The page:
The Daily Yonder's coverage of rural economic issues, including workforce development and the future of work in rural America, is supported in part by Microsoft.
The small, rural town of Ajo, Arizona, was once a food desert. But now, thanks to the “Get Going, Get Growing” gardening initiative, the town has plenty of options for locally grown organic food.
“We’ve got the one supermarket and that’s pretty much it,” said Erich Ecker, an intern in the program. “So if you wanted to buy organic and everything before all this came to be there was not a lot of options. You had to drive to Phoenix or Tucson.”
The “Get Going, Get Growing” program, also known as 4G, has helped build and maintain gardens throughout Ajo.
“I’ve learned a lot of valuable skills. Maybe if it doesn’t come to fruition as a job it’s at least something I know now and something I can do on my own at my own home,” Ecker said.
Internships are offered as a part of Ajo’s workforce development program, providing people ages 16 to 24 with what is often their first job.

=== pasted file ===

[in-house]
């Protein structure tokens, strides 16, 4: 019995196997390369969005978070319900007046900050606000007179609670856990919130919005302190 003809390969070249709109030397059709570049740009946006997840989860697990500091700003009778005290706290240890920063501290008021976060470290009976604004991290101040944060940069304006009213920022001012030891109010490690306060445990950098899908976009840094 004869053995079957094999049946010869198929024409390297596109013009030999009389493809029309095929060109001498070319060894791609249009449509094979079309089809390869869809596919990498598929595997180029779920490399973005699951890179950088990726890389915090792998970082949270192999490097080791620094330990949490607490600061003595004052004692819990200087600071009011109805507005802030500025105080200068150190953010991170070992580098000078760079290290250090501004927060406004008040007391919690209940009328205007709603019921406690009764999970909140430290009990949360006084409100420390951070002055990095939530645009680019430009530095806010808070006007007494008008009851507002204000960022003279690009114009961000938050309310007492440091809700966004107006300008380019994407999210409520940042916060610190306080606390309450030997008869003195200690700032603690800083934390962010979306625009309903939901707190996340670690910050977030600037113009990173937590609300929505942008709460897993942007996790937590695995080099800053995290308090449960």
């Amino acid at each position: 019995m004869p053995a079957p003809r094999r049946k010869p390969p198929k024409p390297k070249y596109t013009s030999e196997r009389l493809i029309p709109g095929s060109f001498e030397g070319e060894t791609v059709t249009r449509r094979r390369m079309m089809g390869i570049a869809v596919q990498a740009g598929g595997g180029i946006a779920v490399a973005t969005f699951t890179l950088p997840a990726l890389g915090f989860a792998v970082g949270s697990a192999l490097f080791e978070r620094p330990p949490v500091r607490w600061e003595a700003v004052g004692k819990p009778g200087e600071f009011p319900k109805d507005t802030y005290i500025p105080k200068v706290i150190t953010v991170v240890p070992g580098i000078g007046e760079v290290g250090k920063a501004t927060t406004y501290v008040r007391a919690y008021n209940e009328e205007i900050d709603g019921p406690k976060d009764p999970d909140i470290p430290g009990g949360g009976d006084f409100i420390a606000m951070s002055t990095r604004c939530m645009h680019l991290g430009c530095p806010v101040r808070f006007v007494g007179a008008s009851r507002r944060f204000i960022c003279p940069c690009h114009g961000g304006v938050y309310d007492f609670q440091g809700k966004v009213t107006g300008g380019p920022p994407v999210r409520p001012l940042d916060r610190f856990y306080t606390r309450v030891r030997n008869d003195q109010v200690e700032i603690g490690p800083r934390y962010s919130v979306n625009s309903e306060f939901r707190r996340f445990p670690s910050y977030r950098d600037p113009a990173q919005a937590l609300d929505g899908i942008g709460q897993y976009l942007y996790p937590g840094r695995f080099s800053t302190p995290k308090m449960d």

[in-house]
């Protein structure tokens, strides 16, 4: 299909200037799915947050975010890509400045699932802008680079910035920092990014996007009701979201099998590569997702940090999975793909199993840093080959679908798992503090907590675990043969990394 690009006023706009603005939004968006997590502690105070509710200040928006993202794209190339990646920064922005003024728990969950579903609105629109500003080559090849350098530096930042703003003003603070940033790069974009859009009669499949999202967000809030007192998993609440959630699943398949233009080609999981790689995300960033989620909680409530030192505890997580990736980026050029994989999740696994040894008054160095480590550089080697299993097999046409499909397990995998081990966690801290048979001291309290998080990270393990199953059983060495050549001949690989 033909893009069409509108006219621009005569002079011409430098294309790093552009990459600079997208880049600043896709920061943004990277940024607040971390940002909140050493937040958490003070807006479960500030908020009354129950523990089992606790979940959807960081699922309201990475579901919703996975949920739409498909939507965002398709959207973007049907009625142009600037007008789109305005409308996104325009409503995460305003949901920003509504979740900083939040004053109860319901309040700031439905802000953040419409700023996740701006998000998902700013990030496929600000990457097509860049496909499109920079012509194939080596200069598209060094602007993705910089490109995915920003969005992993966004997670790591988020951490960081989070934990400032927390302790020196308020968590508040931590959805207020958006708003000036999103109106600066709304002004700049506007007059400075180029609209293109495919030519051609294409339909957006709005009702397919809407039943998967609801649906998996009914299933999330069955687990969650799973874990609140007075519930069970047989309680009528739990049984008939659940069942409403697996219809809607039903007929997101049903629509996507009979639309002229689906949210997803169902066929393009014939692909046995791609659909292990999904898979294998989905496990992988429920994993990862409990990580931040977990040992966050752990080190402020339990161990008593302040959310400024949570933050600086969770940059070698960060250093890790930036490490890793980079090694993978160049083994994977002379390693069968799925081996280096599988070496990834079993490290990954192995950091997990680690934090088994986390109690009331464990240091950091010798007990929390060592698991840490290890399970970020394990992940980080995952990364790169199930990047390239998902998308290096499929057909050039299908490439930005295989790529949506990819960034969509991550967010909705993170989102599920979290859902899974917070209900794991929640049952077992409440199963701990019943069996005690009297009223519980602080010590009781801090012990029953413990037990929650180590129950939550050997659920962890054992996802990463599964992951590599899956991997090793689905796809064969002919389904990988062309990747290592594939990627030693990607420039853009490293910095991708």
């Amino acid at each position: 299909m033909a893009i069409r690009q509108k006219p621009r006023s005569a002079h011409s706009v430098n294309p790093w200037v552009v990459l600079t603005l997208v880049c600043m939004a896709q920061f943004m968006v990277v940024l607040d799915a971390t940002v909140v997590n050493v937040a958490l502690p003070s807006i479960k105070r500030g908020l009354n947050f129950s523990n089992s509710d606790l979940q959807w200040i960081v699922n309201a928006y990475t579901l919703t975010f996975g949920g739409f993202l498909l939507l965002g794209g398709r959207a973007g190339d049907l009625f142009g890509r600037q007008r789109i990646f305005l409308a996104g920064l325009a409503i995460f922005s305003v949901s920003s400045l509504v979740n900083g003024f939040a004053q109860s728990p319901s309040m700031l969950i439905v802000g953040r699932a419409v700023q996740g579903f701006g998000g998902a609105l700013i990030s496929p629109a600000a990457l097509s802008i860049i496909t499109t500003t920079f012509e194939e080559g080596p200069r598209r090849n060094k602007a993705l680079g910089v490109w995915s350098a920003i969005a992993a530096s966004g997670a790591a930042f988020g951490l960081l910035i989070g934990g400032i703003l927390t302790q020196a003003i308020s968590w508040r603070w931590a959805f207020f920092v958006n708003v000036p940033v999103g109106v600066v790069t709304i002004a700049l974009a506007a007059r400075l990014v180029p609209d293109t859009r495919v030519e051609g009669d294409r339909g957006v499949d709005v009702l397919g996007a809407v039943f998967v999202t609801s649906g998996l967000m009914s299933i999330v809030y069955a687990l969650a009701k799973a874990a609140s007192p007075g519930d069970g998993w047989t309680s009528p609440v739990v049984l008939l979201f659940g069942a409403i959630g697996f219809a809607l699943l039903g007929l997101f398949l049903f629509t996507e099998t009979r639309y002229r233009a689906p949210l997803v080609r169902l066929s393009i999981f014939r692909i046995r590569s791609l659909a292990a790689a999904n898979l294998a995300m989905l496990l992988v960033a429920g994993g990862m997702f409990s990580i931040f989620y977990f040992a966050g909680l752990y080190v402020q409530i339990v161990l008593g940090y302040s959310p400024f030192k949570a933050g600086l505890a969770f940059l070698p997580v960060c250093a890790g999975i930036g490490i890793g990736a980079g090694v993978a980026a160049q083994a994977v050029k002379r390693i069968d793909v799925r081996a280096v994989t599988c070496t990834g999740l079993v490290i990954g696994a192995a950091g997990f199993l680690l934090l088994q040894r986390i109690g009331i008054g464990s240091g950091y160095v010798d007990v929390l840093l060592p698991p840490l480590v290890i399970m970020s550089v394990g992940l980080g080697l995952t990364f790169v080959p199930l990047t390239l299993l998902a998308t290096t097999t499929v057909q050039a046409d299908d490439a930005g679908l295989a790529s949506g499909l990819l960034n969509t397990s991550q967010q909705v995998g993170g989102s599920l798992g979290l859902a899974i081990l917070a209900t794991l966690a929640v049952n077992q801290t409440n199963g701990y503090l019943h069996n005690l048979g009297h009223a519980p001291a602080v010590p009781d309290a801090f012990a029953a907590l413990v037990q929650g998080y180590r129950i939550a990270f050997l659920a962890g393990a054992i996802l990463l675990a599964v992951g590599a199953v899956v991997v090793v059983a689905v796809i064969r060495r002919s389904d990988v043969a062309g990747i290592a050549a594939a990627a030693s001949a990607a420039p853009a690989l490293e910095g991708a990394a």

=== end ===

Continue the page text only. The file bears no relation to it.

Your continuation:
The three 4G interns are each assigned a garden. There they are paired with mentors and learn all aspects of gardening including planting and harvesting, irrigation, fence installations and food preparation.
“We have youth that maybe see the only path to success as escaping, getting out of Ajo and so we’re really looking for ways to build the local economy, to encourage entrepreneurs,” said Aaron Cooper, the director of economic development programs for the International Sonoran Desert Alliance.
This former food desert now has multiple gardens. The produce is sold at the local farmers market, donated to the food pantry and even used in the cafeteria at the elementary school.
“Growing it yourself, it tastes better and you get your hands dirty and you actually know what you’re putting in,” said Abbileigh Morris, the program coordinator for 4G. “You know what kind of seeds and where they came from, how to plant it. Now days we don’t know where our food comes from.”
“It’s really cool for a lot of people being able to plant stuff and then harvest it and eat it on their own,” Ecker said.
The Get Going, Get Growing program had a successful Kickstarter campaign last spring. The money raised is used to pay the 4G interns and to keep the program running.
You can donate to the program through the International Sonoran Desert Alliance Ajo Works website.
This article is published via Creative Commons licensing from Cronkite News and was produced by the Walter Cronkite School of Journalism and Mass Communication at Arizona State University.